Coronavirus Resources

COVID-19 Preparation: What’s Not Helpful and What to Do Instead

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It’s a good idea to make sure your household is prepared for a COVID-19 outbreak. We’ve gathered the most updated information from the Centers for Disease Control and Prevention (CDC) and other trustworthy resources to help you prepare for coronavirus adequately.

To Avoid Panicking, Be Prepared

Panicking about coronavirus isn’t helpful and can set a negative example for your young ones who take behavior cues from you. Instead, empower yourself by preparing to the best of your ability.

As you prepare your household for coronavirus — including which supplies to have in your home — here’s what’s not helpful, and what you should do instead.

Don’t Believe Everything You Hear About COVID-19

Misinformation about coronavirus is everywhere. News and television reports about coronavirus are often dramatic, scary and may do little to actually help you prepare for the community spread of coronavirus. If you take to heart everything you read and hear about COVID-19, you’ll likely end up panicked and afraid, and without any helpful information, either.

What to Do Instead: Get Your Coronavirus Updates from Reliable Sources

We’re here to help you separate coronavirus myths from the facts, and you can count on our Coronavirus Resource Hub for regular updates, answers to coronavirus FAQs and more important resources.

As COVID-19 outbreak continues to unfold, the most trustworthy resources you can turn to include:

If You’re Healthy, Don’t Buy or Wear a Facemask

For people who are healthy, the CDC does not recommend wearing a facemask to protect against coronavirus. The CDC explains that facemasks should only be worn by people who have COVID-19 and have symptoms.

What to Do Instead: Practice Basic Hygiene

To keep yourself safe from coronavirus, basic hygiene is your best friend. Wash your hands frequently with soap and water, for 20 seconds each time. Be sure to cover your nose and mouth when you sneeze or cough, too.

Don’t Bother Buying Antibiotics

It’s a common misconception that antibiotics treat viruses, like coronavirus. Only antiviral medicines treat viruses. Antibiotics can only treat bacterial infections. They can’t help you prevent or treat coronavirus.

What to Do Instead: Inventory Your Prescription and Over-the-Counter Medicines

To avoid leaving home, the CDC recommends that you refill your medications or get over-the-counter remedies by:  

  • Calling and asking your doctor for extra prescription medications
  • Consider switching to mail-order medications temporarily
  • Have a supply of over-the-counter medicines to treat fever, and cold and flu symptoms

Additionally, you may want to stock your home’s emergency kit with over-the-counter pain relievers, vitamins, stomach remedies and cough medicine or lozenges, just to have in case anyone feels sick.

Don’t Panic About Your Water Supply

It’s not necessary (or recommended) to buy all the bottled water you can find. If you’re concerned about the water coming from your faucets, check out the CDC’s drinking water advisories.

Instead of acting instinctively or out of fear about water, follow the CDC’s guidelines on creating an emergency water supply for your household.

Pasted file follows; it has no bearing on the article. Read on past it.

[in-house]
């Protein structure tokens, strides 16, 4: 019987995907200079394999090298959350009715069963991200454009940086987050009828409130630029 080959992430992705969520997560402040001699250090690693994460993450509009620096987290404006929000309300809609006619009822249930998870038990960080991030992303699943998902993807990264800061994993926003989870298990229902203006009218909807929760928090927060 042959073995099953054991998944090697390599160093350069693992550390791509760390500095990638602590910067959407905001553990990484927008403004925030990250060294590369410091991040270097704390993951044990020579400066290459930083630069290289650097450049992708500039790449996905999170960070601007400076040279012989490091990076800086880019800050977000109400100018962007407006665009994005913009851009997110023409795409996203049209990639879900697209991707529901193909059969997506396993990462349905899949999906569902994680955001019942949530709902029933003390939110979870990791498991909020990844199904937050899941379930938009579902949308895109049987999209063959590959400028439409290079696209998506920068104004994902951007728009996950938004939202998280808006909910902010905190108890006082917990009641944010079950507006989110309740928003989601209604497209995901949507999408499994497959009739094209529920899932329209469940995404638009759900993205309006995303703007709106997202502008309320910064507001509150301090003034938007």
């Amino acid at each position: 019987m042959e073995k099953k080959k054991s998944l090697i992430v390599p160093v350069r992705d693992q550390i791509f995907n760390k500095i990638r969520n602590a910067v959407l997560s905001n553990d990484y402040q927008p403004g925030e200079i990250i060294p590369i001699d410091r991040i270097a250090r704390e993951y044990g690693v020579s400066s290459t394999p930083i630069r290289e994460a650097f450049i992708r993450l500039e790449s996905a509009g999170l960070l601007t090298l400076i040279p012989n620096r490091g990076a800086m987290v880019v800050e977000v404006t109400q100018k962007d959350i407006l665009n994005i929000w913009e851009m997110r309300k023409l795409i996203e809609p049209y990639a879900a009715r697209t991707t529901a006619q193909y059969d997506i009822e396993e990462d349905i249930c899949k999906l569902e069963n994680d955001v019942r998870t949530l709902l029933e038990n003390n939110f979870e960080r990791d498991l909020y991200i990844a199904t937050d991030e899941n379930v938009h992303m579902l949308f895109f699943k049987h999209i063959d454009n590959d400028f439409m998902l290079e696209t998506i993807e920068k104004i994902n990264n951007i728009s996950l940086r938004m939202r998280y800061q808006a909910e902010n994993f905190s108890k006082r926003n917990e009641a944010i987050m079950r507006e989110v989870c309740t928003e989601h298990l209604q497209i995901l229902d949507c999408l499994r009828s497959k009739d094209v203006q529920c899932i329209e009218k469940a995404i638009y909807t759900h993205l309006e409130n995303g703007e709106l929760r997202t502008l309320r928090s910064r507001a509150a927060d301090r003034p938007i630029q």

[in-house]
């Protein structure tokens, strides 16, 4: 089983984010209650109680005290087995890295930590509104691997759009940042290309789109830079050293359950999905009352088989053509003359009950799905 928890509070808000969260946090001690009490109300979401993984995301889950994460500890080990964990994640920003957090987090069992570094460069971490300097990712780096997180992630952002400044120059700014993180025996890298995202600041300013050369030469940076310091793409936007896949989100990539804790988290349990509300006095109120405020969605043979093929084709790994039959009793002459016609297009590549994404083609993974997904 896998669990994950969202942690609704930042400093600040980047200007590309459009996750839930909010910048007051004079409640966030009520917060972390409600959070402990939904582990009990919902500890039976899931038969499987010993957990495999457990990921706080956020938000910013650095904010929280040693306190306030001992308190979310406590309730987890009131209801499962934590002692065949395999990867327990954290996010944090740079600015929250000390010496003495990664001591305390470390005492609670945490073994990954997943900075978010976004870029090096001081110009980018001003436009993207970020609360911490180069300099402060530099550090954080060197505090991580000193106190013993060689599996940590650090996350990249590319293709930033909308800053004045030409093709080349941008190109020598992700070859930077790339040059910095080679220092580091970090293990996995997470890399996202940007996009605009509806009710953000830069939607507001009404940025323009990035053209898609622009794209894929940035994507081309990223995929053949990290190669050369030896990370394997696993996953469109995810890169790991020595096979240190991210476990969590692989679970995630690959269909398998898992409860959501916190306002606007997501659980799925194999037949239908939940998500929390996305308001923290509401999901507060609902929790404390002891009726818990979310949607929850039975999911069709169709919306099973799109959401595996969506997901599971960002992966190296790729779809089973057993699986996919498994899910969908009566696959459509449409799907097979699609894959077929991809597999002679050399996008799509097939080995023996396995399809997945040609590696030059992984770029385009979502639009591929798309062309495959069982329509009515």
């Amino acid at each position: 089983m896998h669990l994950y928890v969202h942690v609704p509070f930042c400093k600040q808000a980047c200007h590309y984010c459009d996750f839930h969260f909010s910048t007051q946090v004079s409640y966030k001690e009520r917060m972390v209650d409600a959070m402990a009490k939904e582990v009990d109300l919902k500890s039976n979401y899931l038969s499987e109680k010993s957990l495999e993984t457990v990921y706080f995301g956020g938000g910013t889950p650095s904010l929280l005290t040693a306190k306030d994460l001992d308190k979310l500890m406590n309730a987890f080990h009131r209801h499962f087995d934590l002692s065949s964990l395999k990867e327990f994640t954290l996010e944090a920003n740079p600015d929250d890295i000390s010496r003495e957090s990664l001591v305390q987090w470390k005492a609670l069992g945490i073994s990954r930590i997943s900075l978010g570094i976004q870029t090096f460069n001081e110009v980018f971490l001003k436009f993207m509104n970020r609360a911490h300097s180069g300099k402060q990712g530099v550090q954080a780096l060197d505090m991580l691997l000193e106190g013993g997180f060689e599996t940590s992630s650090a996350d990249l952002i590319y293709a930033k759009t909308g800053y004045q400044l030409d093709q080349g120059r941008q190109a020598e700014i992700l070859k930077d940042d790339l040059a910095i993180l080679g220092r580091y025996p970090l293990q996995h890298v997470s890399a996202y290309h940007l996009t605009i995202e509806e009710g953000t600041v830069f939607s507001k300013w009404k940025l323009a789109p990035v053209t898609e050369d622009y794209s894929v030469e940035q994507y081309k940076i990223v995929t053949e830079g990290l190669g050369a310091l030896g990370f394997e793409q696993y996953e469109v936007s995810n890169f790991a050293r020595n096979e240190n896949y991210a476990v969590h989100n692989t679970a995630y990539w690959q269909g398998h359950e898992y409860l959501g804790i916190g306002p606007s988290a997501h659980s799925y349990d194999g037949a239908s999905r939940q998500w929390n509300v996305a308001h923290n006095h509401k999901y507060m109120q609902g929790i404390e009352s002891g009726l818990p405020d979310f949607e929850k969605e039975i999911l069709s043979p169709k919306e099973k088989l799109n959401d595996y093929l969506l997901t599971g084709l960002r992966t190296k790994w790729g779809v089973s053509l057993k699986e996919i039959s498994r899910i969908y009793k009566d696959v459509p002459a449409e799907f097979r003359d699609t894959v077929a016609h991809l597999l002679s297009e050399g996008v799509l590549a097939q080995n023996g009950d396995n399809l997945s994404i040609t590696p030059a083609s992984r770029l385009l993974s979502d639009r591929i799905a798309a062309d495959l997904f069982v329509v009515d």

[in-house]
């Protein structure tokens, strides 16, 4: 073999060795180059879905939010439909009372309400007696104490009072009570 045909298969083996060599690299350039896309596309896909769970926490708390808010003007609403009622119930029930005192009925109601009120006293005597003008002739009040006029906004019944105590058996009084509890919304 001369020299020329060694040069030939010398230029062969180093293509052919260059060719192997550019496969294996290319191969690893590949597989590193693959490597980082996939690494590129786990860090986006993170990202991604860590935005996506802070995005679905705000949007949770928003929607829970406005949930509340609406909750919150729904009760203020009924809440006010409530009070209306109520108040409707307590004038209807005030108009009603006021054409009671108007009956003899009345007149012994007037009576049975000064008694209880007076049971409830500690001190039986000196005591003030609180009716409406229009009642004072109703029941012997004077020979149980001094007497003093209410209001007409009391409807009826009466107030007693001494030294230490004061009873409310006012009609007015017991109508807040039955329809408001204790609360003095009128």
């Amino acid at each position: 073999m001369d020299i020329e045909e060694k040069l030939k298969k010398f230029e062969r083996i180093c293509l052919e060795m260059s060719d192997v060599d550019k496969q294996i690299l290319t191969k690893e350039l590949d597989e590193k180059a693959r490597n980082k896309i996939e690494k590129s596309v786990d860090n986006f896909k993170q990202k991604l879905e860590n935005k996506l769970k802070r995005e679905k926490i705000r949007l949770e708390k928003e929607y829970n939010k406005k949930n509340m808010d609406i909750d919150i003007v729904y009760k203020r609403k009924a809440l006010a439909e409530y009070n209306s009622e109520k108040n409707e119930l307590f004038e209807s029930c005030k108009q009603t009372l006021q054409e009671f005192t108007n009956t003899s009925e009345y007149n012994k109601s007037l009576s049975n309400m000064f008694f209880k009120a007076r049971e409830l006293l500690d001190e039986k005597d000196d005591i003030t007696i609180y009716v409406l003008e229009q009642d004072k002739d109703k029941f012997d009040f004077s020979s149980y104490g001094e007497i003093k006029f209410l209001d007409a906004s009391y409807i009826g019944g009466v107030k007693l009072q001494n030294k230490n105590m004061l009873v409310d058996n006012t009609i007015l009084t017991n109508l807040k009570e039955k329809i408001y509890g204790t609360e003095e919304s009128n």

What to Do Instead: Follow CDC Guidelines on Emergency Water Supplies

The CDC offers guidance on how to make water safe in an emergency, and how to make a supply of water for an emergency situation, including an outbreak. To create your supply, the CDC says to:

  • Store at least one gallon (think 16 cups) of water per day for each person and pet in your home
  • Create a two-week supply of water for each person and pet in your home, if possible
  • If making a two-week supply isn’t feasible, aim for a three-day supply for each person and pet

Don’t Neglect Your Mental, Emotional or Spiritual Health

Coronavirus outbreak is stressful for everyone and can take a huge toll on your emotional well-being. And when you’re stretched thin in mind and spirit, it’s harder to take care of yourself and the people you love. During the coronavirus pandemic, your emotional and spiritual health may need a little more TLC than normal — and it’s possible to prepare to do so, too.

What to Do Instead: Make Emotional TLC Part of Your Planning

As you stock your emergency kit with medicines for physical illnesses, plan ways to support your emotional health and that of your kids during a COVID-19 outbreak.

You can lean on trusted resources in this effort, like the CDC. The CDC has a wealth of information on mental health and coping during coronavirus outbreak, including resources for yourself, parents, children, responders and people who’ve recently been released from quarantine.

Your family can also lean on our emotional and spiritual resources created specifically for coronavirus outbreak. These include:

Here to Help You Feel Whole in Body, Mind and Spirit

At AdventHealth, we’re dedicated to helping you feel healthy, safe and well at every stage of coronavirus outbreak. We’ll help heal what hurts, ease your mind and lift your spirit, in as many little ways as we can. To learn more and see how we’re committed to your family during this outbreak, visit our Coronavirus Resource Hub.

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